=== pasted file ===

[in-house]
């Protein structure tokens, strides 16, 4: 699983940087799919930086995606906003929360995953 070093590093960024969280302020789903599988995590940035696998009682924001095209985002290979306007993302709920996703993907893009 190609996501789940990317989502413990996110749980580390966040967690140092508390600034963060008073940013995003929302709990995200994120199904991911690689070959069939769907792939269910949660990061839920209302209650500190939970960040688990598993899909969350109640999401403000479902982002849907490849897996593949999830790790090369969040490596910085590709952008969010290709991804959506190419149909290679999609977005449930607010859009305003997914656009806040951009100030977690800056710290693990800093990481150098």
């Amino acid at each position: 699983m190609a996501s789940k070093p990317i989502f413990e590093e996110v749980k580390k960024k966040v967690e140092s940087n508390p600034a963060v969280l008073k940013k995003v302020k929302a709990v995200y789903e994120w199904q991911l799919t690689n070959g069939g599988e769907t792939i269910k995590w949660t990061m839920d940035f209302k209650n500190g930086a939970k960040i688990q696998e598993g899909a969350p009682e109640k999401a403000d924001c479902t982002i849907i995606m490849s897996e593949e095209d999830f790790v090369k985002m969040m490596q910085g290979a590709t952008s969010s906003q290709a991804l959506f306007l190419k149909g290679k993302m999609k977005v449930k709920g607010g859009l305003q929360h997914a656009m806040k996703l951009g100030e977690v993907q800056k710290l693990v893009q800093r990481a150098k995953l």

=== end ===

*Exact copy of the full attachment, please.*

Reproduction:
[in-house]
């Protein structure tokens, strides 16, 4: 699983940087799919930086995606906003929360995953 070093590093960024969280302020789903599988995590940035696998009682924001095209985002290979306007993302709920996703993907893009 190609996501789940990317989502413990996110749980580390966040967690140092508390600034963060008073940013995003929302709990995200994120199904991911690689070959069939769907792939269910949660990061839920209302209650500190939970960040688990598993899909969350109640999401403000479902982002849907490849897996593949999830790790090369969040490596910085590709952008969010290709991804959506190419149909290679999609977005449930607010859009305003997914656009806040951009100030977690800056710290693990800093990481150098």
């Amino acid at each position: 699983m190609a996501s789940k070093p990317i989502f413990e590093e996110v749980k580390k960024k966040v967690e140092s940087n508390p600034a963060v969280l008073k940013k995003v302020k929302a709990v995200y789903e994120w199904q991911l799919t690689n070959g069939g599988e769907t792939i269910k995590w949660t990061m839920d940035f209302k209650n500190g930086a939970k960040i688990q696998e598993g899909a969350p009682e109640k999401a403000d924001c479902t982002i849907i995606m490849s897996e593949e095209d999830f790790v090369k985002m969040m490596q910085g290979a590709t952008s969010s906003q290709a991804l959506f306007l190419k149909g290679k993302m999609k977005v449930k709920g607010g859009l305003q929360h997914a656009m806040k996703l951009g100030e977690v993907q800056k710290l693990v893009q800093r990481a150098k995953l």